Republican South Dakota Gov. Kristi Noem turned down the federal unemployment insurance extension offered by President Donald Trump’s recent executive action, making South Dakota the first state to do so.
“My administration is very grateful for the additional flexibility that this effort would have provided, but South Dakota is in the fortunate position of not needing to accept it,” Noem wrote in a weekend statement. “South Dakota’s economy, having never been shut down, has recovered nearly 80% of our job losses. South Dakota is the only state in the nation that didn’t have extended benefits kick in because our insured unemployment rate has been the lowest in the nation.”
The governor further noted that South Dakota has “the third best housing construction market in the country.” (RELATED: For The First Time In Over A Year, CNN’s Poll Has Trump Neck And Neck With Biden — Both Nationally And In Battleground States)
“Many businesses are looking to relocate to South Dakota because of the decisions we made during the pandemic,” she continued. “South Dakota is open for business – that applies to our business owners and their employees.”
South Dakota has by far been one of the states least impacted by the coronavirus pandemic, and as Trump pushes states to reopen schools and other businesses in the fall, Noem has emerged as one of his most ardent supporters.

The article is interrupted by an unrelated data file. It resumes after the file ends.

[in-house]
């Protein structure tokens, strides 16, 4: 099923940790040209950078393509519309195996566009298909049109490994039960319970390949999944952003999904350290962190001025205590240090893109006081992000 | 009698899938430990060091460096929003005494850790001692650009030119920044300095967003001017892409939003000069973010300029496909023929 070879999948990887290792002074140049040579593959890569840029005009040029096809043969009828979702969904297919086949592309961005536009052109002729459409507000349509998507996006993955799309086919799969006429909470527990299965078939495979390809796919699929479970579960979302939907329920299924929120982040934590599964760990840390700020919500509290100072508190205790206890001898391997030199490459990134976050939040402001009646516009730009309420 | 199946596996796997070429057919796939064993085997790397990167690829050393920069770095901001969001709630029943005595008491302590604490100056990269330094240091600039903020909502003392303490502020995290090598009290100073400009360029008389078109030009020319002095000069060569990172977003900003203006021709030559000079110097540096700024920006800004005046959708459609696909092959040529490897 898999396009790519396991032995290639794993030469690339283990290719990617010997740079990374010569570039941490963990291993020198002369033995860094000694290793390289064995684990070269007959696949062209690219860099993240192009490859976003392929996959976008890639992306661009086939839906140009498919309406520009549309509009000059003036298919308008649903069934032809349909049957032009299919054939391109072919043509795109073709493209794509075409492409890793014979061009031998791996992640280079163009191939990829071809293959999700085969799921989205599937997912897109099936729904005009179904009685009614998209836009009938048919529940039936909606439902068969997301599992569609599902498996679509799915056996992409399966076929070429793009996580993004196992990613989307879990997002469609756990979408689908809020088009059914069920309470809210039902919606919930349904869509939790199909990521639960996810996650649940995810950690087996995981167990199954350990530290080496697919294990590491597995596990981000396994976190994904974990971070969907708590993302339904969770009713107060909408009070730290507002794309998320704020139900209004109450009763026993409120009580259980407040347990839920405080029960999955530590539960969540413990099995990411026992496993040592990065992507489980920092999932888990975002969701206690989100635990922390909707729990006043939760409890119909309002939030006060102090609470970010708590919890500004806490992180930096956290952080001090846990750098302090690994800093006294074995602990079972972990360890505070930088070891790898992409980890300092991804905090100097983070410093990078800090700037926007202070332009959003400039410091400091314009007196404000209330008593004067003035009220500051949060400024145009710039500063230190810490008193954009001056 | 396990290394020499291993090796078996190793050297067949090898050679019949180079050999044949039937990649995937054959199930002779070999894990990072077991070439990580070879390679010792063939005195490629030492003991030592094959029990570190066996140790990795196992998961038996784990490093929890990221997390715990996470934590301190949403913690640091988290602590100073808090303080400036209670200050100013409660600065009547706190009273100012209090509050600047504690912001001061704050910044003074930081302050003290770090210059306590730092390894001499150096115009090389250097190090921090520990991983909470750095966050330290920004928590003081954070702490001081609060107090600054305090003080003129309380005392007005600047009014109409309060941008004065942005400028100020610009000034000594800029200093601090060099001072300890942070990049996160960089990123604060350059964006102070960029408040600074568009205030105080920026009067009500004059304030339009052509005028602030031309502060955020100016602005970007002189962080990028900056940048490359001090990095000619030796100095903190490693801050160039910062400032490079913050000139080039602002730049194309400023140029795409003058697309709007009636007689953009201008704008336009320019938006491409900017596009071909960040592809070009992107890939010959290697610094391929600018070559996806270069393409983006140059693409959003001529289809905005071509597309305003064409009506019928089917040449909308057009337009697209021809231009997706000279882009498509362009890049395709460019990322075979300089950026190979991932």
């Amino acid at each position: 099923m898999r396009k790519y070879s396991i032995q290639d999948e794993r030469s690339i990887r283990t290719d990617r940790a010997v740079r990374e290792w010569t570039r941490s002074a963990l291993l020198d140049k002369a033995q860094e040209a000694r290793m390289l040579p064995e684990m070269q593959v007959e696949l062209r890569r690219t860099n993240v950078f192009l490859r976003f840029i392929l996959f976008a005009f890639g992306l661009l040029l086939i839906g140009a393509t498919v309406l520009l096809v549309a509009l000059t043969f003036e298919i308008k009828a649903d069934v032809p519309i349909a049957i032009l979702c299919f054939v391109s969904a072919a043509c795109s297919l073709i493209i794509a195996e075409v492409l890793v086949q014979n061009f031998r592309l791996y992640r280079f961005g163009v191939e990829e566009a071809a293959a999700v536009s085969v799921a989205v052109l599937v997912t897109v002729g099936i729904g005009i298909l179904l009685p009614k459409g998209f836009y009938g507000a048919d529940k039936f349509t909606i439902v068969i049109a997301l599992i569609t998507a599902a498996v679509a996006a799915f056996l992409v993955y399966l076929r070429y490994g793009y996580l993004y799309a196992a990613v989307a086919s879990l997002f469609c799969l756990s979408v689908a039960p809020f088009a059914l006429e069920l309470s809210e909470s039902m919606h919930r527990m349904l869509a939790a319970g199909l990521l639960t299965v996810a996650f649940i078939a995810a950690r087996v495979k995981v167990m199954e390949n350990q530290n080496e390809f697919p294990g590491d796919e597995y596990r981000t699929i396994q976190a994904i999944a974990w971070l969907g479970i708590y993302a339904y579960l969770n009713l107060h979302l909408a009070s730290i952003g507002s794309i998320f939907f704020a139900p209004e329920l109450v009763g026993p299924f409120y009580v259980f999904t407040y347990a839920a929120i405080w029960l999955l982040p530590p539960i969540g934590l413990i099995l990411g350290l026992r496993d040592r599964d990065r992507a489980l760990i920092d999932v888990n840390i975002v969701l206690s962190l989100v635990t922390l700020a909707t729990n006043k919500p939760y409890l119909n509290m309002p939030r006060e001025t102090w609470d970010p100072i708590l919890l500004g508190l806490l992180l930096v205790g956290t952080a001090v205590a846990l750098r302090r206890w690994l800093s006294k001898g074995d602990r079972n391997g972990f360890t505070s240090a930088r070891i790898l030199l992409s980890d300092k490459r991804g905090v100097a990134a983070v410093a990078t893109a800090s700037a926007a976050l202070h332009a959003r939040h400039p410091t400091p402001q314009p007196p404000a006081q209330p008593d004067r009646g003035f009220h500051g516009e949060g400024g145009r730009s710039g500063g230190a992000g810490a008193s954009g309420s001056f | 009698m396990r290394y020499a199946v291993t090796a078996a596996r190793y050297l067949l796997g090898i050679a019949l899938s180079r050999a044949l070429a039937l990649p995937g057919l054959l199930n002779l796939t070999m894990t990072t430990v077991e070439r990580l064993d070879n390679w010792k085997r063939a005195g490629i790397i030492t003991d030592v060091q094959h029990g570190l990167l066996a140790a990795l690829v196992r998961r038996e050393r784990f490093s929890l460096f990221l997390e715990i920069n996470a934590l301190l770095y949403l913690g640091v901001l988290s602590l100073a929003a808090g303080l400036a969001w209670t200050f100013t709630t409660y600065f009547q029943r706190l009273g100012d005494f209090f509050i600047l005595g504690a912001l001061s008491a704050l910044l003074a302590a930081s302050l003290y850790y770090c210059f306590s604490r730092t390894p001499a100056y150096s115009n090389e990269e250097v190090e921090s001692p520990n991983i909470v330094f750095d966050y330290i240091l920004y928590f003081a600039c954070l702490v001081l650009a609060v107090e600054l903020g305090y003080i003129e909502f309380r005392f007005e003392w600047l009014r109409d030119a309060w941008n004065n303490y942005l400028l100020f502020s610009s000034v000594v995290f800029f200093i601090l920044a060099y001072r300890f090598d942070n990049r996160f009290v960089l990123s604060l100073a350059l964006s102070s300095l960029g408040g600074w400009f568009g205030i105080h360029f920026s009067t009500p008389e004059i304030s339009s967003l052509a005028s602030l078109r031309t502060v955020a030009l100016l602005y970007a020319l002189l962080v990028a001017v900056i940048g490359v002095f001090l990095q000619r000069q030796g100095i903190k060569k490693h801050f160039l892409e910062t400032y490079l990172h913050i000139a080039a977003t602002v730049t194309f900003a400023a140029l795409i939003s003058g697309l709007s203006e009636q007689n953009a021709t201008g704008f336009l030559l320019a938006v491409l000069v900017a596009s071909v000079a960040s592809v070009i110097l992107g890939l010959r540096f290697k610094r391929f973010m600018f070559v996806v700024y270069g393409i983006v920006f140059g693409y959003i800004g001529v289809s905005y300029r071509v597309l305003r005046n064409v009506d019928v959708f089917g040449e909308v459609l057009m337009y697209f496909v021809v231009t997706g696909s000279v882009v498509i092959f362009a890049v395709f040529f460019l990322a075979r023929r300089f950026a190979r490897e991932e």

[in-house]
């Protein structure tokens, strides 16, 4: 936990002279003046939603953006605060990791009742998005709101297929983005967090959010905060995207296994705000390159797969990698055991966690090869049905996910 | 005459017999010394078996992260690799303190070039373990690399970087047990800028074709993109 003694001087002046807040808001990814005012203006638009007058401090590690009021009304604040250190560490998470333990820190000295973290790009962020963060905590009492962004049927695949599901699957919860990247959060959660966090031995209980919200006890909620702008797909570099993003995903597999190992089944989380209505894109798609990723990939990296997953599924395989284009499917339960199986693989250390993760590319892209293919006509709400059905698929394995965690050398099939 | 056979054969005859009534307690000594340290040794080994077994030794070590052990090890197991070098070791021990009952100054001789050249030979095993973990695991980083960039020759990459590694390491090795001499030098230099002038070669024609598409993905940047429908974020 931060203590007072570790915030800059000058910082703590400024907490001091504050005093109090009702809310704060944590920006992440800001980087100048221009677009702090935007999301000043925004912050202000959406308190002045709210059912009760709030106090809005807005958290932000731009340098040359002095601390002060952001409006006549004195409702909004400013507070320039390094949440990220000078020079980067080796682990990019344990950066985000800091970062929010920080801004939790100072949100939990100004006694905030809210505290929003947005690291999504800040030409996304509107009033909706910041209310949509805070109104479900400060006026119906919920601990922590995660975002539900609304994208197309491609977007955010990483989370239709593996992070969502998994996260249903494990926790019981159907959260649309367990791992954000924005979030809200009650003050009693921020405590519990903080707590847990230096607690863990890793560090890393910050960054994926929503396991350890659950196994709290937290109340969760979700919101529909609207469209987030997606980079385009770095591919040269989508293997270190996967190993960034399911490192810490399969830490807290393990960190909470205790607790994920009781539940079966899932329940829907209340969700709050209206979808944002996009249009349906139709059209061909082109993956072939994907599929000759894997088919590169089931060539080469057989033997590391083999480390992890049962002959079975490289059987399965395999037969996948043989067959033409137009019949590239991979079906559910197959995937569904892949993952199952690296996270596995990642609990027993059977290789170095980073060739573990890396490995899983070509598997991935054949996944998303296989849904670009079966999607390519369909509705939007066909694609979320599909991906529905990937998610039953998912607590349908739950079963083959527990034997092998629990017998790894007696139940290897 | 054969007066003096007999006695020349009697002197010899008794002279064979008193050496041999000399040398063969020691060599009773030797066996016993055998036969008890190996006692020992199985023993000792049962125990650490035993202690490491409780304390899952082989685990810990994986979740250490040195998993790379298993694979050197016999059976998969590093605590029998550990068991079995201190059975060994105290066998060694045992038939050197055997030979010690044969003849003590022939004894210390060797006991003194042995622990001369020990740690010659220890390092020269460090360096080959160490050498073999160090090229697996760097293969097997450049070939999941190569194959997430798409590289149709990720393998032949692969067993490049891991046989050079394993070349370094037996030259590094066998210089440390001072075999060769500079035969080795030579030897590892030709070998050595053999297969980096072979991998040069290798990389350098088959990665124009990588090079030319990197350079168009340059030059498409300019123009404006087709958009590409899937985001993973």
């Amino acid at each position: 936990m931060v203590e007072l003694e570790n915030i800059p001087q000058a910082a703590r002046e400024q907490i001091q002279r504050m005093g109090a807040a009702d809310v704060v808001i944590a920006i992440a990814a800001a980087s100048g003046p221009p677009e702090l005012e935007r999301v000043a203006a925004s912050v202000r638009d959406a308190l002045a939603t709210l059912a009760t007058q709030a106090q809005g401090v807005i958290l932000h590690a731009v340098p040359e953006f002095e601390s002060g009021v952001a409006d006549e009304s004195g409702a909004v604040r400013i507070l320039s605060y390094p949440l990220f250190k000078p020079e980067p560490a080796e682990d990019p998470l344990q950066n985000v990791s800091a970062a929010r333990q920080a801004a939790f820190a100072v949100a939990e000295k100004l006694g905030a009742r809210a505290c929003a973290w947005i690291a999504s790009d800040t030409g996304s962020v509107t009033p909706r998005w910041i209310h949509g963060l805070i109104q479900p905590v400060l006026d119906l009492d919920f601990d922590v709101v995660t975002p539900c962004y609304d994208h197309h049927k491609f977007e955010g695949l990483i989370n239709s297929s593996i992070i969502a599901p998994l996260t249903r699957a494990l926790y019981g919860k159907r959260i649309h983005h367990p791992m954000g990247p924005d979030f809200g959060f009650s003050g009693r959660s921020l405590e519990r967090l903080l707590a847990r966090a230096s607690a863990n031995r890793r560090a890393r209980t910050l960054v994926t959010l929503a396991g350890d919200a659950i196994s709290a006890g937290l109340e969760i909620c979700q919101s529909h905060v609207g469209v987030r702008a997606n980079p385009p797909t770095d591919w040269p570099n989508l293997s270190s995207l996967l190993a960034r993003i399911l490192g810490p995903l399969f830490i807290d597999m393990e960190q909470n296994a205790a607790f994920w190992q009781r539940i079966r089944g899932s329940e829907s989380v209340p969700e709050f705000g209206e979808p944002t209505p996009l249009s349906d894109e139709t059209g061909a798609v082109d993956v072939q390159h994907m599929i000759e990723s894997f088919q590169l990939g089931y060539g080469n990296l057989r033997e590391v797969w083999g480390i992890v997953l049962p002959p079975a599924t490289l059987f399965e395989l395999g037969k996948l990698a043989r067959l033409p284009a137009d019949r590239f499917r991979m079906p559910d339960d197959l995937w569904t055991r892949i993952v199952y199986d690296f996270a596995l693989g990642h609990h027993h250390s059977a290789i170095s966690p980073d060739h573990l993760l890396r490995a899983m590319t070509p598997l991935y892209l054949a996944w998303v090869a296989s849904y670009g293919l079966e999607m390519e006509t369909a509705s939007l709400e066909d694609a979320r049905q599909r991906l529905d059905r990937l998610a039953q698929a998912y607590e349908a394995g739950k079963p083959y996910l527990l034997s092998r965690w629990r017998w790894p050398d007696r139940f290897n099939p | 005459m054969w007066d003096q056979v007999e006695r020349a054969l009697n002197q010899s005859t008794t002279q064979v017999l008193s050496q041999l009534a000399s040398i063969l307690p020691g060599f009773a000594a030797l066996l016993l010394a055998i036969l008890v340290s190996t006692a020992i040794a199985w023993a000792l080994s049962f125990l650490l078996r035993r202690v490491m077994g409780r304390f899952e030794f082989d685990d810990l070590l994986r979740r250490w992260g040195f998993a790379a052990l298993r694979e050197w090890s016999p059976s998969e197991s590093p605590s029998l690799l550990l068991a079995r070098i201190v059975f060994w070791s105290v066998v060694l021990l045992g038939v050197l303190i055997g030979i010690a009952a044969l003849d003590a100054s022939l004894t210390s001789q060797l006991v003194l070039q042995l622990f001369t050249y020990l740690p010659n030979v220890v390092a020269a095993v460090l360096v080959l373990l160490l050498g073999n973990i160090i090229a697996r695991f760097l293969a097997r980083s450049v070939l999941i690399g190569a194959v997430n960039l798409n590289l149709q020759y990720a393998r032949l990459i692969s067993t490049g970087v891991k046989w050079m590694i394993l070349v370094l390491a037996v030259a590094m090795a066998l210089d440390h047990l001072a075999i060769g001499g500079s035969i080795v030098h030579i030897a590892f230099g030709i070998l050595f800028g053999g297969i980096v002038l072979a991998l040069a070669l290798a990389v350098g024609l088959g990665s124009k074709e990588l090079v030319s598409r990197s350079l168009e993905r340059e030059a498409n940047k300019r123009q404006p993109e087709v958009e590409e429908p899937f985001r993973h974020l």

In July, she stated her intention to reopen schools for fall semester without a mask mandate.
“I want to remind you the transmission rate between children of this virus is very, very low,” she stated during a Fox News interview. “This is safer for our kids to be in classrooms for these teachers than being in Walmart.”
“It certainly would be challenging for a child to keep a mask on for seven-eight hours a day,” Noem continued. “So I think that every school district is approaching it differently and telling parents if your children want to wear masks they can, but we’re not going to make them.”
The White House did not respond to the Daily Caller by press time when asked if additional states might opt out of the president’s expanded unemployment insurance offer.